Mechanical bowel preparation for elective colorectal surgery may not improve outcome for patients

Until recently it was thought that vigorous preoperative mechanical cleansing of the bowel (mechanical bowel preparation), together with the use of oral antibiotics, reduced the risk of septic complications after non-emergency (elective) colorectal operations. Mechanical bowel preparation was performed routinely prior to colorectal surgery until 1972, when this procedure started to be questioned. Well designed clinical trials were published, and their results caused some colorectal surgeons to doubt this traditional belief.

This review has identified all known trials that compared any kind of mechanical bowel preparation with no preparation (Comparison 1) and mechanical bowel preparation with rectal enema (Comparison 2) in patients submitted to elective colorectal surgery.  Five new trials have been included in this third update of the review, bringing the total number of included trials to 18 (5805 participants). Analysis of these 18 trials showed no statistically significant differences in how well the three groups of patients (mechanical bowel preparation group, no preparation group and rectal enemas) did after surgery in terms of leakage at the surgical seam of the bowel ends, mortality rates, peritonitis, need for reoperation, wound infection, and other non-abdominal complications.  Consequently, there is no evidence that mechanical bowel preparation improves the outcome for patients. Further research on mechanical bowel preparation or enemas versus no preparation in patients submitted for elective rectal surgery and laparoscopic colorectal surgery is warranted.

Authors' conclusions: 

Despite the inclusion of more studies with a total of 5805 participants, there is no statistically significant evidence that patients benefit from mechanical bowel preparation, nor the use of rectal enemas. In colonic surgery the bowel cleansing can be safely omitted and induces no lower complication rate. The few studies focused in rectal surgery suggested that mechanical bowel preparation could be used selectively, even though no significant effect was found. Further research on patients submitted for elective rectal surgery, below the peritoneal verge, in whom bowel continuity is restored, and studies with patients submitted to laparoscopic surgeries are still warranted.

Read the full abstract...

The presence of bowel contents during colorectal surgery has been related to anastomotic leakage, but the belief that mechanical bowel preparation (MBP) is an efficient agent against leakage and infectious complications is based on observational data and expert opinions only.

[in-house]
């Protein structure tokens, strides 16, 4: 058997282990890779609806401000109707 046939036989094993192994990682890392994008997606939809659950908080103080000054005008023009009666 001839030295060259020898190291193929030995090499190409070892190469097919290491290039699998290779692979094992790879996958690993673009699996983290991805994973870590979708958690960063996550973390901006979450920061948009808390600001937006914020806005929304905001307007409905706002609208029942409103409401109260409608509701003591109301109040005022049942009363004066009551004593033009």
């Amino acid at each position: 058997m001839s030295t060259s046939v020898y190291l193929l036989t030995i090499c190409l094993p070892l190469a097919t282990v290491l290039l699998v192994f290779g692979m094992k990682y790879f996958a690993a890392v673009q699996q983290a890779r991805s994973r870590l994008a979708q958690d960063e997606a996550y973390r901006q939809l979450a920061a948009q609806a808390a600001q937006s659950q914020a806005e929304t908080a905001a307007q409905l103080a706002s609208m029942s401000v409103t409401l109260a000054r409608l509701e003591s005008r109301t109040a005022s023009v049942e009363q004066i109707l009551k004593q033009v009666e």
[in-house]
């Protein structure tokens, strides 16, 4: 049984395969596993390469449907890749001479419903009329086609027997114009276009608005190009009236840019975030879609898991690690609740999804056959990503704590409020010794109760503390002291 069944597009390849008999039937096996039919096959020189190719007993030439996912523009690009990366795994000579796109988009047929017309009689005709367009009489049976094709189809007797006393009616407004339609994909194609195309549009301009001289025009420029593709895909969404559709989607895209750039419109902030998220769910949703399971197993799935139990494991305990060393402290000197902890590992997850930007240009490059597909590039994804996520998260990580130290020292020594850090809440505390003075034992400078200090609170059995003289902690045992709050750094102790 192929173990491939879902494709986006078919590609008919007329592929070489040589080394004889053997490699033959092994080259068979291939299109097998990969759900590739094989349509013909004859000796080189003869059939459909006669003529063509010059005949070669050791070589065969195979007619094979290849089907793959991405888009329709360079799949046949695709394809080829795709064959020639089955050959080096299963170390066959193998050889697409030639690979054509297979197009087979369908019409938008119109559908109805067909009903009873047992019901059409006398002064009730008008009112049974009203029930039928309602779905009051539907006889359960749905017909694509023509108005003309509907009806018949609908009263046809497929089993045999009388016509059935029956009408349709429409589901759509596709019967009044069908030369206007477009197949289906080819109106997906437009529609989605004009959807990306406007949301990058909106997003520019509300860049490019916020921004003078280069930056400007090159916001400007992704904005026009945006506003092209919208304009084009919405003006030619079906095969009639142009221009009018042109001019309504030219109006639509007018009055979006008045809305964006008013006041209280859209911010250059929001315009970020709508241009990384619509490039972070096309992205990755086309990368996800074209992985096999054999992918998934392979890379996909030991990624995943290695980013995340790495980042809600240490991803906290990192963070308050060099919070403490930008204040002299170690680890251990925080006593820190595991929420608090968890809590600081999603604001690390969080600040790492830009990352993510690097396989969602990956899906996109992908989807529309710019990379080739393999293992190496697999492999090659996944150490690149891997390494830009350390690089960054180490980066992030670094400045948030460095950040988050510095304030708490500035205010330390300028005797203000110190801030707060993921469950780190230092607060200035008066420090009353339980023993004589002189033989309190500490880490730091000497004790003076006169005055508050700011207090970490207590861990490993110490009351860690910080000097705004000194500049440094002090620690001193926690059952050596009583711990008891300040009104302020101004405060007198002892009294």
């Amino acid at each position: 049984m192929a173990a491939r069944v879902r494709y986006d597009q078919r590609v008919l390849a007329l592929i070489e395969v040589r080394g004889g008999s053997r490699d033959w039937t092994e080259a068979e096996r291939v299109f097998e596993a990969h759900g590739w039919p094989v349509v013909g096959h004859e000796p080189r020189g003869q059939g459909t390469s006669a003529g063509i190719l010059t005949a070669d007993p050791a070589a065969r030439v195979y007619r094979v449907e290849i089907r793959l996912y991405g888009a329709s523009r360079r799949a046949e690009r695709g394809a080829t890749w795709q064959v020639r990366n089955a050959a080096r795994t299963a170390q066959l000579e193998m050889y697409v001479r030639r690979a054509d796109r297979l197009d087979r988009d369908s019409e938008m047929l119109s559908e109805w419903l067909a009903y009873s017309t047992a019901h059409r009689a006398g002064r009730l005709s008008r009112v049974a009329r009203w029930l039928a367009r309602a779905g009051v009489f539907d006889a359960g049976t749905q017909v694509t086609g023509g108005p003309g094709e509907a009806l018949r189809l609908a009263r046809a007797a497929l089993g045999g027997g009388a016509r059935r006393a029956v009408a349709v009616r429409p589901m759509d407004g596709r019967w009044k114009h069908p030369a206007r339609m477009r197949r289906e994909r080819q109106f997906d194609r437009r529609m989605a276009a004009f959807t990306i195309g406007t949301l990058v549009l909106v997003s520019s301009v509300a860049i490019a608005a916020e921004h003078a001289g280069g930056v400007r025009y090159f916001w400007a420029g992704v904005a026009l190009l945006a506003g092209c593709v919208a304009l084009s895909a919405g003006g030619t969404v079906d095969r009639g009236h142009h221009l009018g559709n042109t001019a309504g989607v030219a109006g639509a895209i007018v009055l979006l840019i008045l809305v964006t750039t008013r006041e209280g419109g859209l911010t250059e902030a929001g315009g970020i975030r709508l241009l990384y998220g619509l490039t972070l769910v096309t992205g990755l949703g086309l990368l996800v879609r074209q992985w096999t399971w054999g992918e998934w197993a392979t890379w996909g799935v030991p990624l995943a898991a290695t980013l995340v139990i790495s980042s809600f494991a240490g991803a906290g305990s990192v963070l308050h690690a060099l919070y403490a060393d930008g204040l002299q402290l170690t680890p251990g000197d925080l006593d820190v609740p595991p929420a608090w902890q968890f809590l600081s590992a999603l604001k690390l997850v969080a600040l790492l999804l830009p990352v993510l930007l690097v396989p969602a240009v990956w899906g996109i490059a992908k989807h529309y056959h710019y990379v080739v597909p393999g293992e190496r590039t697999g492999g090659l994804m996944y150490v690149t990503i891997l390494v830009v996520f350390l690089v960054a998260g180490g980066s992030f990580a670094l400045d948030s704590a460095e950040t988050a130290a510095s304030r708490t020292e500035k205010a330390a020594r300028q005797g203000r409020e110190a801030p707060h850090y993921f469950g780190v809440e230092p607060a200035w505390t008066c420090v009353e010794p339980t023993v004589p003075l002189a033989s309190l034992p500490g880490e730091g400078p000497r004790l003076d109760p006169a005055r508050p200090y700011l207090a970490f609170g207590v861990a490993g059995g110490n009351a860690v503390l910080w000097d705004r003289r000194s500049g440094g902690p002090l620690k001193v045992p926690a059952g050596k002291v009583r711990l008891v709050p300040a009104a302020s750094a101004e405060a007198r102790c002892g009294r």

An enema before the rectal surgery to clean the rectum and facilitate the manipulation for the mechanical anastomosis is used for many surgeons. This is analysed separately


To determine the security and effectiveness of MBP on morbidity and mortality in colorectal surgery.

Search strategy: 

Publications describing trials of MBP before elective colorectal surgery were sought through searches of MEDLINE, EMBASE, LILACS, IBECS and The Cochrane Library; by handsearching relevant medical journals and conference proceedings, and through personal communication with colleagues.

Searches were performed December 1, 2010.

Selection criteria: 

Randomised controlled trials (RCTs) including participants submitted for elective colorectal surgery. Eligible interventions included any type of MBP compared with no MBP. Primary outcomes included anastomosis leakage - both rectal and colonic - and combined figures. Secondary outcomes included mortality, peritonitis, reoperation, wound infection, extra-abdominal complications, and overall surgical site infections.

Data collection and analysis: 

Data were independently extracted and checked. The methodological quality of each trial was assessed. Details of randomisation, blinding, type of analysis, and number lost to follow up were recorded. For analysis, the Peto-Odds Ratio (OR) was used as the default (no statistical heterogeneity was observed).

Main results: 

At this update six trials and a new comparison (Mechanical bowel preparation versus enema) were added. Altogether eighteen trials were analysed, with 5805 participants; 2906 allocated to MBP (Group A), and 2899 to no preparation (Group B), before elective colorectal surgery.

For the comparison Mechanical Bowel Preparation Versus No Mechanical Bowel Preparation results were:

1. Anastomotic leakage for low anterior resection: 8.8% (38/431) of Group A, compared with 10.3% (43/415) of Group B; Peto OR 0.88 [0.55, 1.40].

2. Anastomotic leakage for colonic surgery: 3.0% (47/1559) of Group A, compared with 3.5% (56/1588) of Group B; Peto OR 0.85 [0.58, 1.26].

3. Overall anastomotic leakage: 4.4% (101/2275) of Group A, compared with 4.5% (103/2258) of Group B; Peto OR 0.99 [0.74, 1.31].

4. Wound infection: 9.6% (223/2305) of Group A, compared with 8.5% (196/2290) of Group B; Peto OR 1.16 [0.95, 1.42].

Sensitivity analyses did not produce any differences in overall results.

For the comparison Mechanical Bowel Preparation (A) Versus Rectal Enema (B) results were:

1. Anastomotic leakage after rectal surgery: 7.4% (8/107) of Group A, compared with 7.9% (7/88) of Group B; Peto OR 0.93 [0.34, 2.52].

2. Anastomotic leakage after colonic surgery: 4.0% (11/269) of Group A, compared with 2.0% (6/299) of Group B; Peto OR 2.15 [0.79, 5.84].

3. Overall anastomotic leakage: 4.4% (27/601) of Group A, compared with 3.4% (21/609) of Group B; Peto OR 1.32 [0.74, 2.36].

4. Wound infection: 9.9% (60/601) of Group A, compared with 8.0% (49/609) of Group B; Peto OR 1.26 [0.85, 1.88].